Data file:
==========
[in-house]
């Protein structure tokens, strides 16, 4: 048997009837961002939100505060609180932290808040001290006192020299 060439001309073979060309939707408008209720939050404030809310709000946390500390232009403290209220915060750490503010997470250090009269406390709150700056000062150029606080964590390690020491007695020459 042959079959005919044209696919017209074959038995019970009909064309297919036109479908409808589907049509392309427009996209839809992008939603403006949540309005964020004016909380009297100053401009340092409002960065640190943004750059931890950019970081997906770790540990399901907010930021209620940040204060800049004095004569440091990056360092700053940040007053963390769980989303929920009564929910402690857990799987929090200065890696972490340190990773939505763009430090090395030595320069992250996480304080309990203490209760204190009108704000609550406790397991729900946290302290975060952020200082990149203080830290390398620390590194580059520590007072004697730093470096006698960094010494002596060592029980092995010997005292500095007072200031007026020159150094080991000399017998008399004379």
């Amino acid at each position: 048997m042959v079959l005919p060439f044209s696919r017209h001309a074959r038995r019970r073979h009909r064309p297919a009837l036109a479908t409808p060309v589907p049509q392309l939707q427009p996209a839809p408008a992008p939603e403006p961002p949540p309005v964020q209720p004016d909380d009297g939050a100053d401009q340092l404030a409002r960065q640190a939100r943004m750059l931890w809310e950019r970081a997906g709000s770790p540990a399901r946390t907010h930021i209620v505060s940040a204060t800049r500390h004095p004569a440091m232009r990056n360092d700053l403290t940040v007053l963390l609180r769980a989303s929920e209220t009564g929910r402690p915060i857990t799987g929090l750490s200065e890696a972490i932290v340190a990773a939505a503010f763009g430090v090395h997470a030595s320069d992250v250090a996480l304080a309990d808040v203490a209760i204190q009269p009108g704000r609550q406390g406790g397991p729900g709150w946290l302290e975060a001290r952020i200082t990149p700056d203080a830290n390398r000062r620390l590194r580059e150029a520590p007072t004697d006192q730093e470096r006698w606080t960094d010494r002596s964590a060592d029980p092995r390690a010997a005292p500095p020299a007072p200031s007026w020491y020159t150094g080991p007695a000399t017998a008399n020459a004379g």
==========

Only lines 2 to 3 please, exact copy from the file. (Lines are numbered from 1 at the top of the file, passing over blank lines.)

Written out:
């Protein structure tokens, strides 16, 4: 048997009837961002939100505060609180932290808040001290006192020299 060439001309073979060309939707408008209720939050404030809310709000946390500390232009403290209220915060750490503010997470250090009269406390709150700056000062150029606080964590390690020491007695020459 042959079959005919044209696919017209074959038995019970009909064309297919036109479908409808589907049509392309427009996209839809992008939603403006949540309005964020004016909380009297100053401009340092409002960065640190943004750059931890950019970081997906770790540990399901907010930021209620940040204060800049004095004569440091990056360092700053940040007053963390769980989303929920009564929910402690857990799987929090200065890696972490340190990773939505763009430090090395030595320069992250996480304080309990203490209760204190009108704000609550406790397991729900946290302290975060952020200082990149203080830290390398620390590194580059520590007072004697730093470096006698960094010494002596060592029980092995010997005292500095007072200031007026020159150094080991000399017998008399004379």
């Amino acid at each position: 048997m042959v079959l005919p060439f044209s696919r017209h001309a074959r038995r019970r073979h009909r064309p297919a009837l036109a479908t409808p060309v589907p049509q392309l939707q427009p996209a839809p408008a992008p939603e403006p961002p949540p309005v964020q209720p004016d909380d009297g939050a100053d401009q340092l404030a409002r960065q640190a939100r943004m750059l931890w809310e950019r970081a997906g709000s770790p540990a399901r946390t907010h930021i209620v505060s940040a204060t800049r500390h004095p004569a440091m232009r990056n360092d700053l403290t940040v007053l963390l609180r769980a989303s929920e209220t009564g929910r402690p915060i857990t799987g929090l750490s200065e890696a972490i932290v340190a990773a939505a503010f763009g430090v090395h997470a030595s320069d992250v250090a996480l304080a309990d808040v203490a209760i204190q009269p009108g704000r609550q406390g406790g397991p729900g709150w946290l302290e975060a001290r952020i200082t990149p700056d203080a830290n390398r000062r620390l590194r580059e150029a520590p007072t004697d006192q730093e470096r006698w606080t960094d010494r002596s964590a060592d029980p092995r390690a010997a005292p500095p020299a007072p200031s007026w020491y020159t150094g080991p007695a000399t017998a008399n020459a004379g």